The clergy in Mehrabad, just like in other localities and religions, have much the same economic interests as their non-ecclesiastical counterparts. As producers of spiritual goods – as performers of marriage ceremonies, as whisperers of Azaan in the ears of infants, as ministers of last rites, as preachers of sermons, and as expounders not only of theology but also of society’s basic political and legal doctrines – the clergy always needs constituents. Imagine, then, the frustration of an Imam Chishti stuck in a predominantly Christian neighbourhood; imagine if the infidels could be expelled and replaced by a larger number of Muslims to do his bidding, to donate to his mosque, to help expand it, to consider him a spiritual leader?
So when all else failed – when complaints about Christians disrupting the Muslims’ prayers by playing music didn’t work and the committee formed to expel the community from the area didn’t find much support on the ground – what was Imam Chishti left to do?
Plant burnt pages of the Quran in the bag of an unlettered, unsuspecting Christian child and cry ‘Islam in danger?’
Given that many of Mehrabad’s residents are migrants from Gojra, and have relatives there, no one was surprised when Christian families fled their homes the very night the accusations against Rimsha surfaced. Too close are Mehrabad’s Christians to the memory of the 2009 Gojra riots when a mere rumour of blasphemy led to over 40 Christian houses burnt and seven dead. Imam Chishti couldn’t have found better victims of a blasphemy-related fear campaign.
These starkest of juxtapositions – of Christian against Muslim, of the landed against the clergy, of the landed Muslim against the non-landed Muslim willing to side with the mullahs to break the power of the landed – only highlight in their desolate extremity what is commonplace everywhere: that economics and power, more than religious sentiment, may be behind campaigns of death and hate. In many ways, Mehrabad may just be microcosm of modern inequality, with all the pluses and injustices it bestows on those on different sides of the divide.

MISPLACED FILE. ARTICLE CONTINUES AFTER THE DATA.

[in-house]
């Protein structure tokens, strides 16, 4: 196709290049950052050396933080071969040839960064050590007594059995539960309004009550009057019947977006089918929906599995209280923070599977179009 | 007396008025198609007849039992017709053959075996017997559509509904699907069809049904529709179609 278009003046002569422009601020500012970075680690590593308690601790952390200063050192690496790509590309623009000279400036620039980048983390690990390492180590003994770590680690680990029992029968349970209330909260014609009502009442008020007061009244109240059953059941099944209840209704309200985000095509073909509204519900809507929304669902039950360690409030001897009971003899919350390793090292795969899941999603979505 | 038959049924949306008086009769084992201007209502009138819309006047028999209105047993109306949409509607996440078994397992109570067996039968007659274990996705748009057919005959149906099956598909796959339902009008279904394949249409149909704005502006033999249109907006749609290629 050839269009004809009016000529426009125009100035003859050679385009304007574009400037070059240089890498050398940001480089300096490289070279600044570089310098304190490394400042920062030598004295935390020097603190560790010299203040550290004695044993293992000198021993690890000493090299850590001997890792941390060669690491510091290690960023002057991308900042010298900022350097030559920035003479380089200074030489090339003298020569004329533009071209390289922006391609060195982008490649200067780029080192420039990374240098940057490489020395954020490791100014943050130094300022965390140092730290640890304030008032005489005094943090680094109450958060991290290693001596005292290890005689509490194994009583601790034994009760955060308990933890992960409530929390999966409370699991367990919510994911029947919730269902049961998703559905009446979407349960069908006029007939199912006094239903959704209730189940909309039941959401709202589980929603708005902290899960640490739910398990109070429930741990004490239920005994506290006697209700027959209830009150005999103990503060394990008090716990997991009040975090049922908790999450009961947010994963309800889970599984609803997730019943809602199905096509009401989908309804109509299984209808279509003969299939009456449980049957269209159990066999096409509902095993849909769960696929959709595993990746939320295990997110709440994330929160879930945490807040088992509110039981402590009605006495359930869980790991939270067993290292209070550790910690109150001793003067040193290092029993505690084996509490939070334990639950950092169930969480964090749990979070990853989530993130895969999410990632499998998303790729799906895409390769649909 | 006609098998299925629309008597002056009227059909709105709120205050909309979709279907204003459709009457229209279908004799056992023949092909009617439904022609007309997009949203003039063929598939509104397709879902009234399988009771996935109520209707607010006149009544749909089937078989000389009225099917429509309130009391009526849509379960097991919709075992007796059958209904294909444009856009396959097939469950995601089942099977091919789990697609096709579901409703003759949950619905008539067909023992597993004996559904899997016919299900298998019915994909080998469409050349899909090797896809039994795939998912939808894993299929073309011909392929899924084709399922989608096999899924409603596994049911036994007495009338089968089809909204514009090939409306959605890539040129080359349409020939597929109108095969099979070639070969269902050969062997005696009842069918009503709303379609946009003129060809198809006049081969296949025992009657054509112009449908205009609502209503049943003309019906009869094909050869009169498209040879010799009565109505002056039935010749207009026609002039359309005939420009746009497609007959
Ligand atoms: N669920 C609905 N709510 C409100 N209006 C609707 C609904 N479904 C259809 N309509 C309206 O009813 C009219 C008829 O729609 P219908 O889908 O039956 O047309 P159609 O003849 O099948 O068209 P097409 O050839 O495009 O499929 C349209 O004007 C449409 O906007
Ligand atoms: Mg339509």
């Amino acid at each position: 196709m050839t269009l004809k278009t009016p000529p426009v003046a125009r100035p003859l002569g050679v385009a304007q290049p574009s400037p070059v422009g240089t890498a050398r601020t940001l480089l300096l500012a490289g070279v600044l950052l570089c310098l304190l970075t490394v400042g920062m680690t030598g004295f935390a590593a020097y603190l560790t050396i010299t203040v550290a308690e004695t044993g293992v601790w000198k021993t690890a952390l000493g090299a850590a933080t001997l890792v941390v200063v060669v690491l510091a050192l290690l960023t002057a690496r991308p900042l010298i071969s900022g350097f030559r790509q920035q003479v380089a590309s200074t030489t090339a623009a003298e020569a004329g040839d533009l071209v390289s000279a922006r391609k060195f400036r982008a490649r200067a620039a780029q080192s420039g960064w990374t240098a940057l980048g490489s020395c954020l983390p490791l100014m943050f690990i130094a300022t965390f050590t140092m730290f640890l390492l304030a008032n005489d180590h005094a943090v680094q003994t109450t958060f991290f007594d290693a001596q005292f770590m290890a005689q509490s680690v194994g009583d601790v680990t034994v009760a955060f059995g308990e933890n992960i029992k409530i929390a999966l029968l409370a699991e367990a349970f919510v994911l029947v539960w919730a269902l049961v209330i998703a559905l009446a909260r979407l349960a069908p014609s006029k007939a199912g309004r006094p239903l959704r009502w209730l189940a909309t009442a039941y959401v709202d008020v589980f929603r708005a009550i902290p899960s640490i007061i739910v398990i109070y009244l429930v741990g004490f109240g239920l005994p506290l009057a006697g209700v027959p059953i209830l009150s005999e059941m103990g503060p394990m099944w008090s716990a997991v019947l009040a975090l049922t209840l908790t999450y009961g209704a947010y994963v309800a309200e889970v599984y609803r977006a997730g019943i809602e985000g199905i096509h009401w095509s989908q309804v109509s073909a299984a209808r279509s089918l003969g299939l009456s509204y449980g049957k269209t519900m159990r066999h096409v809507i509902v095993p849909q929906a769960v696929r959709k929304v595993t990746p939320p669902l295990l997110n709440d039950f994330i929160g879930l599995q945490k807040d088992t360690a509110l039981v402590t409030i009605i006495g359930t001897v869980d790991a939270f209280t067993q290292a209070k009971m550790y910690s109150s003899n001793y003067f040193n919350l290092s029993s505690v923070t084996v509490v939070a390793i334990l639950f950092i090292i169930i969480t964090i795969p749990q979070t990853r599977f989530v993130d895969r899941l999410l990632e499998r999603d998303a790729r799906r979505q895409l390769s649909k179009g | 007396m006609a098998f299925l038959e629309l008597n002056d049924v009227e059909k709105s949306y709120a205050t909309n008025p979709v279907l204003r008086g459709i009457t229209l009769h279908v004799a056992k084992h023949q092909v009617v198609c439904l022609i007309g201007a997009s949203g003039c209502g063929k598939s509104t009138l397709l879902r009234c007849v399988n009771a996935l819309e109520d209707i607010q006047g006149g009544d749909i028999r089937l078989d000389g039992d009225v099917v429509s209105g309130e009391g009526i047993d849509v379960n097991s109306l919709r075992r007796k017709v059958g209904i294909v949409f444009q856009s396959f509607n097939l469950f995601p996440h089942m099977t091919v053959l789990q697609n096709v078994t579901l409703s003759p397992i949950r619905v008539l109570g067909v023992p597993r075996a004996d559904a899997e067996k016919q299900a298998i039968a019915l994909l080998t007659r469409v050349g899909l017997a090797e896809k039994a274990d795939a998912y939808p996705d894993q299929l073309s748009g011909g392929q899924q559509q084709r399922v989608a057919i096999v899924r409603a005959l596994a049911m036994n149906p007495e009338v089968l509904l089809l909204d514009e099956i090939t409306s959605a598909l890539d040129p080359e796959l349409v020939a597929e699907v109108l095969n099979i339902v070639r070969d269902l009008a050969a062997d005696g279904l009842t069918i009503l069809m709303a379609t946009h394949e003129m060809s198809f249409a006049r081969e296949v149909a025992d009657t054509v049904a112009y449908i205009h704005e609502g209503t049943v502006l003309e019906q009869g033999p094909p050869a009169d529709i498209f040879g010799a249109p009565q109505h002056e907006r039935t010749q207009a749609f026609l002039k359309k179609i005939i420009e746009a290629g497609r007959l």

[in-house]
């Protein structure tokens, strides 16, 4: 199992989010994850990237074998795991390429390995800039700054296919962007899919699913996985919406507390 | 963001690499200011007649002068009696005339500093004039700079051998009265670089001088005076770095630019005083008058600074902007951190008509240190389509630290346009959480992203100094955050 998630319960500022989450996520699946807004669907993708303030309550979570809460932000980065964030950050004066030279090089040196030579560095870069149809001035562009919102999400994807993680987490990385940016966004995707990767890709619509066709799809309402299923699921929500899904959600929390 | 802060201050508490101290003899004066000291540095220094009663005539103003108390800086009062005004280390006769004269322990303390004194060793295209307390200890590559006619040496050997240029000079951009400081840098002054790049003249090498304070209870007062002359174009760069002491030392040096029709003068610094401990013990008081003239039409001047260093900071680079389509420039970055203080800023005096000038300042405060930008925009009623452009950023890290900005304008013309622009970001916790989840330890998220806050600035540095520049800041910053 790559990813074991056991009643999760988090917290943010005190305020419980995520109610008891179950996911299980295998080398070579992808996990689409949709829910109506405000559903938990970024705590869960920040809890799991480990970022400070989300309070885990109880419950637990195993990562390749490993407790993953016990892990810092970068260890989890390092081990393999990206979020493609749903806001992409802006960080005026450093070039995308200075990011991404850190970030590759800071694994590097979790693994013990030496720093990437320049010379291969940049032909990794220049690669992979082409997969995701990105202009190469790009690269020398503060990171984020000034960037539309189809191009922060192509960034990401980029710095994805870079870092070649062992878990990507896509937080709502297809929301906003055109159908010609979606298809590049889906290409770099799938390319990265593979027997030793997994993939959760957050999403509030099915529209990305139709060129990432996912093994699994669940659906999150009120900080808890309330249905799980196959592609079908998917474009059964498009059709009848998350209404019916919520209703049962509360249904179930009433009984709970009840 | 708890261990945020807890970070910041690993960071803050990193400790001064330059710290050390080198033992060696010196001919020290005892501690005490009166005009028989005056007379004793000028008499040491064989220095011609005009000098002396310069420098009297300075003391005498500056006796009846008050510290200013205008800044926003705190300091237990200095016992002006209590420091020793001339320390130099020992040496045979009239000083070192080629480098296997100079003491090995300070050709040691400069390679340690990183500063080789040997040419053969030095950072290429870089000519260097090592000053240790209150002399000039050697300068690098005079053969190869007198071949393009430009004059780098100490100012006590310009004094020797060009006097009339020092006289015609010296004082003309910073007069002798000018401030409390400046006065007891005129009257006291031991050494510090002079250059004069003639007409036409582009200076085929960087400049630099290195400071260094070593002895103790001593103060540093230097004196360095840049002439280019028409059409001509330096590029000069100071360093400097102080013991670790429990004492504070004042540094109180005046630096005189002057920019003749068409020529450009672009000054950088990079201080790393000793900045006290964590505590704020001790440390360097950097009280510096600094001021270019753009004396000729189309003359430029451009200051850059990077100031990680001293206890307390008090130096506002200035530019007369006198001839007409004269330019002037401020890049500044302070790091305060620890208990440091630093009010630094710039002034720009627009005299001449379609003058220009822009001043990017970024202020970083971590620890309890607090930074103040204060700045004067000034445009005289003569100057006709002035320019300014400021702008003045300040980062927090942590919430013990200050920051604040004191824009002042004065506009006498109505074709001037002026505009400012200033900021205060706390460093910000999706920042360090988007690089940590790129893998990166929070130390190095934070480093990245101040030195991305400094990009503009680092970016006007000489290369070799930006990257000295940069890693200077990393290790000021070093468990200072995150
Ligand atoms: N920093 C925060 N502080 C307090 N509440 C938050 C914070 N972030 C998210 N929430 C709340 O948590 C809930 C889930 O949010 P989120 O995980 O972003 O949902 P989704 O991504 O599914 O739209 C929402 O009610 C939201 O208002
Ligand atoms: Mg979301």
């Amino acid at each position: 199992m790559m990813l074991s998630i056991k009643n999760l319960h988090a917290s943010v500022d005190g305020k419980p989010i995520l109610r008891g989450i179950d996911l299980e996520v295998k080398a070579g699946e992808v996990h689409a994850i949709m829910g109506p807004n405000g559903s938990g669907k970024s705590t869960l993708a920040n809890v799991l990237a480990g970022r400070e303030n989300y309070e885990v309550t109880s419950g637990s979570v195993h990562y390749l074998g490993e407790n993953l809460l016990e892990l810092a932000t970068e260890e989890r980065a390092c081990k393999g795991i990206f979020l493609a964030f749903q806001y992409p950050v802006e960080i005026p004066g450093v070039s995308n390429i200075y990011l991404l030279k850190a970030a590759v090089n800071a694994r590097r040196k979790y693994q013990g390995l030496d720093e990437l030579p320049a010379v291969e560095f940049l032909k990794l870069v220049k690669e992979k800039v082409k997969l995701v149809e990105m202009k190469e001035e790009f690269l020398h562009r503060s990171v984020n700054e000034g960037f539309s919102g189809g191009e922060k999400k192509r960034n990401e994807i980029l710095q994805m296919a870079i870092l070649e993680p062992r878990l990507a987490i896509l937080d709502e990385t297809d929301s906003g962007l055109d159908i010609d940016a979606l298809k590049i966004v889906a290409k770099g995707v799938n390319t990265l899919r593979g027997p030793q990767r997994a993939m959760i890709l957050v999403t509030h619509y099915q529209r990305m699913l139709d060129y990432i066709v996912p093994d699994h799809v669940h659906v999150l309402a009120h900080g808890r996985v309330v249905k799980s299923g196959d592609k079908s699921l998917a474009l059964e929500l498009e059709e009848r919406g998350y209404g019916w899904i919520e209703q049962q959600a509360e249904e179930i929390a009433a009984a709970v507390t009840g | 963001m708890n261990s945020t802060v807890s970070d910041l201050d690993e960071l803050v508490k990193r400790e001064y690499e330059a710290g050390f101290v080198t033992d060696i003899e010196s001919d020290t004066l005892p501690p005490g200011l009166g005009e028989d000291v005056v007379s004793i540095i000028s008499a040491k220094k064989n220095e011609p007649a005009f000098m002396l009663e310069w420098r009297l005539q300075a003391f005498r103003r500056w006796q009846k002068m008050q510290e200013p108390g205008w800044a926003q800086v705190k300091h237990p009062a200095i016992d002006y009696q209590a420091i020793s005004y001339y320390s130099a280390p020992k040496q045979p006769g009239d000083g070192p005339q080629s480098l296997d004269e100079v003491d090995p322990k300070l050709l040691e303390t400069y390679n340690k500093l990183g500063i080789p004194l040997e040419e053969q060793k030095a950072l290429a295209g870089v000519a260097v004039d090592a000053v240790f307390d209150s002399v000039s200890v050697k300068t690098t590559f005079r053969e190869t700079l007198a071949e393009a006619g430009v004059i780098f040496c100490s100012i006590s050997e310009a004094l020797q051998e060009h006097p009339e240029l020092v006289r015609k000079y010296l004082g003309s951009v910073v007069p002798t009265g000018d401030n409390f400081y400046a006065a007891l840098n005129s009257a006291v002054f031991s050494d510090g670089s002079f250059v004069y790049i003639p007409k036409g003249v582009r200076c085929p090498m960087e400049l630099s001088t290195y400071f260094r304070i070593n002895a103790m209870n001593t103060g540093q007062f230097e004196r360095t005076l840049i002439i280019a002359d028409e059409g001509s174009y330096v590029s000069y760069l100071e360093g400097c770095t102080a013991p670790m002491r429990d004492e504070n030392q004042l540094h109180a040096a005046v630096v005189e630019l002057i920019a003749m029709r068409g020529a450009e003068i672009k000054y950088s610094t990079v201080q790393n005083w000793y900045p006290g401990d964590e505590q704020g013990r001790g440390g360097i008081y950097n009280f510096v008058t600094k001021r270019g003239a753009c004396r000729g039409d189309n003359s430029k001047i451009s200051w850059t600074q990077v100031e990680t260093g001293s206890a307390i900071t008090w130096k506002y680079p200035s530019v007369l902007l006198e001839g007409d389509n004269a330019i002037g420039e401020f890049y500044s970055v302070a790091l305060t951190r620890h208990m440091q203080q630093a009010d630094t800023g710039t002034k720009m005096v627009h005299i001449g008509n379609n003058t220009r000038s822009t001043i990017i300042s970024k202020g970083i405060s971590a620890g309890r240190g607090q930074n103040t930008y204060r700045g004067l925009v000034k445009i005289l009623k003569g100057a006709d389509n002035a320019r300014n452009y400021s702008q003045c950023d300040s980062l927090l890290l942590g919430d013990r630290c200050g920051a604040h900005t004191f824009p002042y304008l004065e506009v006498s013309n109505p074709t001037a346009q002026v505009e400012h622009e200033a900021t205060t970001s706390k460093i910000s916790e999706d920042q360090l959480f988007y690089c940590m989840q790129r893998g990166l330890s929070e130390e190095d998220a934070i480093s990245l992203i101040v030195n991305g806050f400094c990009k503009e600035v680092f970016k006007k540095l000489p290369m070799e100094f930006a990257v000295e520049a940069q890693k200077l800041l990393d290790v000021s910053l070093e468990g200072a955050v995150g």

Two weeks ago, when Malik Amjad told me Chishti may have fabricated the entire case against Rimsha, I urged him to go on record with the information. But he said it was not yet time: “Let the issue be handled quietly. It will be better for everybody.”
Today, the Imam is in police custody for very same charge he levelled on Rimsha: blasphemy.
Hammad, Amjad’s nephew and the original complaint and accuser, has disappeared. And there’s another story there.
Some residents claim Rimsha’s older sister was proposed to by a neighbour – a Muslim. She turned him down. Weeks later, Rimsha was arrested for burning the holy pages.
Was Hammad that jilted neighbour? Some neighbours think so. Others say it may be the boy who runs the shop opposite Rimsha’s house, ‘Sharjeel CD and Video Point.’ As each day in the Rimsha saga brings new information and new scandal, perhaps this twist too will be confirmed in the days to come. We may also get clearer answers to why senior Muslim clerics like Tahir Ashrafi have spoken up for Rimsha. Some suggest Ashrafi has a child with Down’s Syndrome – a condition that has become attached to Rimsha’s very name.
For now, the nightmarish thought that Rimsha may be killed in prison is never far.
Mehreen Zahra-Malik is an assistant editor at The News.